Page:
Kenya elections 2022: Raila Odinga and William Ruto in tight presidential race

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With almost half of the results from Kenya’s presidential election now confirmed, the two main candidates are running neck and neck.

Deputy President William Ruto has taken a slight lead over ex-Prime Minister Raila Odinga – 51% against 48%.

The head of the electoral commission has admitted that announcing the result of Tuesday’s election is too slow.

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The verification of results has been stopped several times after complaints by supporters of the main candidates.

On Saturday night, Mr Odinga’s supporters entered a restricted area and accosted electoral officials, accusing them of tampering with the vote.

Amid the melee, Mr Odinga’s chief campaign manager was able to get to the lectern used by top electoral commission officials, where he criticised the result verification process.

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“I want to announce to the nation that Bomas of Kenya is a scene of crime,” said Saitabao Ole Kanchory, before the microphone was switched off and he was led away. Bomas is the name of the cultural centre in the capital, Nairobi, which is being used as the main tallying centre.

Mr Ruto’s supporters accused their opponents of interfering with the tallying process.

Riot police have been deployed inside the building to reinforce security.

There have been calls for peace from several leaders and bodies including the Catholic church which asked for “patience and civility” and urged the main candidates to show “restraint and statesmanship” as anxiety grows.

“I want to become an instrument to bring peace, to heal, unite and keep the hope alive in our country,” Mr Odinga said on Sunday morning at a church service in Nairobi, his first public remarks since election day.

The results of 141 of the 292 constituencies have now been confirmed, according to a BBC tally of official announcements.

Media organisations have been releasing provisional tallies using official data from the 46,000 polling stations. They also show a tight race between the two candidates.

About 14 million votes were cast – a turnout of 65%.

The electoral commission has until Tuesday 16 August to declare the winner.

“We have to make adjustments” to quicken the process of verifying results, the head of the electoral body Wafula Chebukati said in his latest briefing on Saturday.

“It’s taking three to four hours” to process the result from a single constituency, he said. “Some of our returning officers have stayed here for three days sitting on chairs, which is totally unacceptable.”

What is happening at the main tallying centre?

Officials from the Independent Electoral and Boundaries Commission (IEBC) are still busy verifying results at the Bomas cultural centre.

Electoral officials are comparing photographs of result forms from the polling stations to physical forms that officials have brought to the centre to ensure the results match.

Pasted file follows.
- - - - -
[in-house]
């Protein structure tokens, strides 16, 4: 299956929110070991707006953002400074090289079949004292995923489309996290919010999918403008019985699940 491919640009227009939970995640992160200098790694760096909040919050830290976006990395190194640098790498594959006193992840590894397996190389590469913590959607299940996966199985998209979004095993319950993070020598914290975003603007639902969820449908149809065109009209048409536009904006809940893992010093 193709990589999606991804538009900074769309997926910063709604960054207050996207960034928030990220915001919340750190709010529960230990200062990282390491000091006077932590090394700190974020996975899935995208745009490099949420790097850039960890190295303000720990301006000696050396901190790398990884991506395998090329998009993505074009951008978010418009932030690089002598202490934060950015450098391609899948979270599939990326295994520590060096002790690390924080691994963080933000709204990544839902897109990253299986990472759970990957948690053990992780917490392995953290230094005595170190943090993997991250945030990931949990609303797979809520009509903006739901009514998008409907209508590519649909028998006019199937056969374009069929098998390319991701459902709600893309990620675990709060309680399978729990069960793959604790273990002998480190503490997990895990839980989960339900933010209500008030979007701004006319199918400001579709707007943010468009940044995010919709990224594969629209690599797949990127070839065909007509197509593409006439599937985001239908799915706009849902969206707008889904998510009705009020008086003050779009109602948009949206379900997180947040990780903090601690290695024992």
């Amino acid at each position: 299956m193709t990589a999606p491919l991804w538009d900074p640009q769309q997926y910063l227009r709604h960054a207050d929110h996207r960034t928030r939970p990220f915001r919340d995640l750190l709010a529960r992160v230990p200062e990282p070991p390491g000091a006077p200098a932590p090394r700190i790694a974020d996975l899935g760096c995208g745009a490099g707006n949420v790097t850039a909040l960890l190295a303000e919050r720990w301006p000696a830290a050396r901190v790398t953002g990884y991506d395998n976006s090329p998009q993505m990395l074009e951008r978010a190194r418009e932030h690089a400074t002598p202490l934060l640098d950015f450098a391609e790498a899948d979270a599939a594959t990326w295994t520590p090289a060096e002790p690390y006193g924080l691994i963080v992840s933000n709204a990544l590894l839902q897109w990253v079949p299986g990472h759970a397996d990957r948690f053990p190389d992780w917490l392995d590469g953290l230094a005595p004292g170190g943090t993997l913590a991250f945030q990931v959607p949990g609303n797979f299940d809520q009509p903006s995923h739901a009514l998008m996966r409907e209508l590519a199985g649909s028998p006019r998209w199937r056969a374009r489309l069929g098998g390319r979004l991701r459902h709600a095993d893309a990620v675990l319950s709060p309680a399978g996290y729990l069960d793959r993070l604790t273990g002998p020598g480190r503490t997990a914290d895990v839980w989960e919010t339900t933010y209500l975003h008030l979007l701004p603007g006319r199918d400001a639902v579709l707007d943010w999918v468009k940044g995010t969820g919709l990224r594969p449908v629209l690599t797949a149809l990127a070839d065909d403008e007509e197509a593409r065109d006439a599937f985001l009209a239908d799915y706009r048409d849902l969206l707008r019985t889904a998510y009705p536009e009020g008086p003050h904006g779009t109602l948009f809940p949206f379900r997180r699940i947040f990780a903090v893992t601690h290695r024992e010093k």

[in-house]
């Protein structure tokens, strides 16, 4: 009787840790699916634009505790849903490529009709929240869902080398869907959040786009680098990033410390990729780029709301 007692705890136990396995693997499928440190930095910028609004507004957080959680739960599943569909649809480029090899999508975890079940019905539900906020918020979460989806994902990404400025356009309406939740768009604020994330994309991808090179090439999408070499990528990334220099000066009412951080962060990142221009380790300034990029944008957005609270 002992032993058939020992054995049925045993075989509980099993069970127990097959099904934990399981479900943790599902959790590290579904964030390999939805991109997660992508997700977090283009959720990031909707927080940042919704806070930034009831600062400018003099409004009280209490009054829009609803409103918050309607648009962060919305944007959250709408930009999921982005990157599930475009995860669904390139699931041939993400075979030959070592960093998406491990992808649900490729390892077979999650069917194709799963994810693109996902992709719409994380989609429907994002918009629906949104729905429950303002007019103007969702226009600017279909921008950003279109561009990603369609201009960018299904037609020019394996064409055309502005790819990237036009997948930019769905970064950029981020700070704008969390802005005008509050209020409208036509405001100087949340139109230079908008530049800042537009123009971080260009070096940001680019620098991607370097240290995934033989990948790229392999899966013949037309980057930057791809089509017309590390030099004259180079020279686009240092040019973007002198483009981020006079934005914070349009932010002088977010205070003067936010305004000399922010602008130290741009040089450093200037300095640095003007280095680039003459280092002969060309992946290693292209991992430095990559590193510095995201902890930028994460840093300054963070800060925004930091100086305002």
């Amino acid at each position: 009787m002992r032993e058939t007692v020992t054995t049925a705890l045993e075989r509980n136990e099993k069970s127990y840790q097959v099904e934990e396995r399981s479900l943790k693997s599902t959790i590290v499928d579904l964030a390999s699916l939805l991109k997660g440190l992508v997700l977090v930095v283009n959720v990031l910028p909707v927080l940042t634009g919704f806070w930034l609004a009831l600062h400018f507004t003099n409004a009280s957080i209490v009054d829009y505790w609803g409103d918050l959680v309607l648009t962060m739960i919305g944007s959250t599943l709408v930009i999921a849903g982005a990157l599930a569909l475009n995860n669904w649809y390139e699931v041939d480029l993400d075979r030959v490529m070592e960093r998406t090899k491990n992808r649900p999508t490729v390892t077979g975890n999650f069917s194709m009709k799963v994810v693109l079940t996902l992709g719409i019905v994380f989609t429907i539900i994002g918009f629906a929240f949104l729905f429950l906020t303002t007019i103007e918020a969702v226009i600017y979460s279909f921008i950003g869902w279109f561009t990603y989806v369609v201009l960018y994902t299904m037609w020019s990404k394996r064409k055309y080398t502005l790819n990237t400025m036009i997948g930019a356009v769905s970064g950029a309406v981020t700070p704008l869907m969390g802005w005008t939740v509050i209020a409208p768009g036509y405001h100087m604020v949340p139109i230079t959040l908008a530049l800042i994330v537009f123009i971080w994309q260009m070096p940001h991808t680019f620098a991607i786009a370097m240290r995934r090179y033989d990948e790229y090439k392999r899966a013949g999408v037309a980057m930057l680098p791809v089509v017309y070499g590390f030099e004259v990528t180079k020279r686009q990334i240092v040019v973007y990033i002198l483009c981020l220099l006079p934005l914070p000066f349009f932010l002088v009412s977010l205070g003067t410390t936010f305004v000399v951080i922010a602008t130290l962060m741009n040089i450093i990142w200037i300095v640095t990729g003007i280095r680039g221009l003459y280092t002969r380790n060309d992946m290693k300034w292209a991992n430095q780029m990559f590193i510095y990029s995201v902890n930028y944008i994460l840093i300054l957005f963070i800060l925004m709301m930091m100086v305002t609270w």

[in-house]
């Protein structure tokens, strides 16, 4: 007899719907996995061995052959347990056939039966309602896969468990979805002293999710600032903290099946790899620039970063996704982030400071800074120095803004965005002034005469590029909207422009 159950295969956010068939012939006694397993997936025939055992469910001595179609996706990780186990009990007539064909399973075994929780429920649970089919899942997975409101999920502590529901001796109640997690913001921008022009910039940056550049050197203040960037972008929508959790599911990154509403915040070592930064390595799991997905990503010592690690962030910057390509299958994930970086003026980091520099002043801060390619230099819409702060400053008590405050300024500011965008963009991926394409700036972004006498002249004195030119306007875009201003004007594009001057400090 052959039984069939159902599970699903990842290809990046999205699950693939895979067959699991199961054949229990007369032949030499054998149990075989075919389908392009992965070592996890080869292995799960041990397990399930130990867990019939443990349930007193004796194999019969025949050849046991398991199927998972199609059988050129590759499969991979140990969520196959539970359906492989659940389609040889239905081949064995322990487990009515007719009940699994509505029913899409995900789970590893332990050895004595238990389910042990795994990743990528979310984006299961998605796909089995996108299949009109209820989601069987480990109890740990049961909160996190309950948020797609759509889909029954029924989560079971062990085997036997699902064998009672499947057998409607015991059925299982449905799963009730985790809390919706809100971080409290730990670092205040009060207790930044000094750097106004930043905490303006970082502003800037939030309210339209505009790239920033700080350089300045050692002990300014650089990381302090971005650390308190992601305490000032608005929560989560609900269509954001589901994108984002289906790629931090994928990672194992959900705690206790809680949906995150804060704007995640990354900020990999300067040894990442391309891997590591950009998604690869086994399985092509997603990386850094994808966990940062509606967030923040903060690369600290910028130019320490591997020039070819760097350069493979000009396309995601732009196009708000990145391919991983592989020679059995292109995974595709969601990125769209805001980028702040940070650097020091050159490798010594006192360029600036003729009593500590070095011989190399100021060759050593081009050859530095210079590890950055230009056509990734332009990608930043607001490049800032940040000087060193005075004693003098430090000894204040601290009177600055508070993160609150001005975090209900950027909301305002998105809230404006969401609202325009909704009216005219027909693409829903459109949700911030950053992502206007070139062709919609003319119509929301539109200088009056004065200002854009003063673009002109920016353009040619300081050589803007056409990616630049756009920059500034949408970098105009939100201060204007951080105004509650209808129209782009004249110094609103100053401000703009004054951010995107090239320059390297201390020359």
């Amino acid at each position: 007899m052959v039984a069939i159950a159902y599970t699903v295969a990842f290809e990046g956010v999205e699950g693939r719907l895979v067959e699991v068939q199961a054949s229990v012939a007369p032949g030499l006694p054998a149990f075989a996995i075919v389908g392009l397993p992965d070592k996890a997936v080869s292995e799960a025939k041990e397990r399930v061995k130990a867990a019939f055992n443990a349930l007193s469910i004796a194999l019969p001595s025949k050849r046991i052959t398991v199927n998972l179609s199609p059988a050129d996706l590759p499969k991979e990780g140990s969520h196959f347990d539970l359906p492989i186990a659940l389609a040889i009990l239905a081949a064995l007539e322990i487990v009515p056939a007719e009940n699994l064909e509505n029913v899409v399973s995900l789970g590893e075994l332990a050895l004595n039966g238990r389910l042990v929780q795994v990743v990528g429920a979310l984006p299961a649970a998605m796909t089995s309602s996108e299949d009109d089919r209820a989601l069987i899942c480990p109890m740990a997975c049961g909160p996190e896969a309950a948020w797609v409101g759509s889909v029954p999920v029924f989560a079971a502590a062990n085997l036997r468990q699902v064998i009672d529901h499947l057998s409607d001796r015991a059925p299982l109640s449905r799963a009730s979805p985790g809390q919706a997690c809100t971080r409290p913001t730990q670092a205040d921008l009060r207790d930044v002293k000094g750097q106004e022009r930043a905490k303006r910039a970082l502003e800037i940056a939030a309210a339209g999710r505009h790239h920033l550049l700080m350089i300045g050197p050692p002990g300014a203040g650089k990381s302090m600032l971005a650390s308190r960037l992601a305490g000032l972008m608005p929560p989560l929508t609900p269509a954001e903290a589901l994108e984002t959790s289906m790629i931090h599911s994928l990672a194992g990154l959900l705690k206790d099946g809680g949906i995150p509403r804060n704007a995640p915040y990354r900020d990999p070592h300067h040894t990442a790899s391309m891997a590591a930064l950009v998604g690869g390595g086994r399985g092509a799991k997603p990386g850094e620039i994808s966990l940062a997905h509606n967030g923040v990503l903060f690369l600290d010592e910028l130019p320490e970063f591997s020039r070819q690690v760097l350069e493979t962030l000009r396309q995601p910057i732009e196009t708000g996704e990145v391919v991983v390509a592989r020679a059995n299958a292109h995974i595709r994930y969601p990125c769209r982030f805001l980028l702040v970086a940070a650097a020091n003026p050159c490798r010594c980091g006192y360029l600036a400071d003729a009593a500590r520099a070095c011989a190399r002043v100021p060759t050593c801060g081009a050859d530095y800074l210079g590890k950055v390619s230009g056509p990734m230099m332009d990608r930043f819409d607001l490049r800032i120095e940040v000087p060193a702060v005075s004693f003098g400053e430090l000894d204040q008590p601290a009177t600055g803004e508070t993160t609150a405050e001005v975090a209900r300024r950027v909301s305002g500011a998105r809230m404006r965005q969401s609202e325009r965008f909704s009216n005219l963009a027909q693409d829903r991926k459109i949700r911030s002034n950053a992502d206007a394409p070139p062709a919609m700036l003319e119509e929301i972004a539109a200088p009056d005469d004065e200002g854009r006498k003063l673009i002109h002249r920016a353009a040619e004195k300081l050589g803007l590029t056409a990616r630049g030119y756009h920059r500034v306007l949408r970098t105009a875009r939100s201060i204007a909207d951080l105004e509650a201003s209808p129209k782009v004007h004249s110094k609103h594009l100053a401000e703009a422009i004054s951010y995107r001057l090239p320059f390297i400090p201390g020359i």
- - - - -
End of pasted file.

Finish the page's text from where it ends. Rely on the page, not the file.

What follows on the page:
This painstaking effort has seen Mr Chebukati accuse agents from the main parties, who are witnessing the process, of turning a straightforward exercise into a “forensic” one.

How are Kenyans feeling?

There is a sense of anxiety in the country as disputed elections in the past have led to violence or the whole process being cancelled.

Several prominent leaders and organisations have been calling for patience and urging Kenyans to maintain peace.

Catholic Archbishop Anthony Muheria has said whoever will be declared a winner should “accept victory with respect and humility.”

“If aggrieved, receive the disappointment or lack of victory with grace… pursue redress through the judicial process. There are no losers in this process, a successful democratic process is a win for all of us,” he said.

“We aim to build a Kenya whose democracy encourages competitive politics. Unsuccessful candidates must not be treated as losers, but as Kenyans who have done their part in expanding the democratic space.”

Following the 2007 vote, at least 1,200 people were killed and 600,000 fled their homes following claims of a stolen election.

In 2017, huge logistical errors led the Supreme Court to annul the result and order the presidential poll to be re-run.

Officials are under pressure to get things right this time.

The country often grinds to a halt during elections, activities across the country have slowed and schools remain closed until at least Thursday 18 August. In Nairobi’s central business district, the usually busy streets are mostly deserted.

Allegations of election rigging are as old as the country. It was part of politics even before multiparty elections were re-introduced in the 1990s, but the push for free and fair elections has never faltered.

After the violence that followed the 2007 election, political parties and activists argued for the use of technology instead of physical registers, which could be easily manipulated, to verify voters.

This year’s election is the third time technology has been used but it has yet to deliver an election that has not been challenged in the courts.

When will we know the result?

It’s still unclear when the final results will be announced.

If there is a clear leader, celebrations are likely to break out among his supporters – but only the IEBC can make it official.

To win the presidential race in the first round, a candidate needs:

  • more than half of all the votes cast across the country
  • at least 25% of the votes cast in a minimum of 24 counties.

Otherwise voting goes to a second round which by law has to happen by 8 September.

President Uhuru Kenyatta is standing down after serving his limit of two terms in office. He has endorsed his long-time rival, Mr Odinga, rather than his deputy, Mr Ruto.



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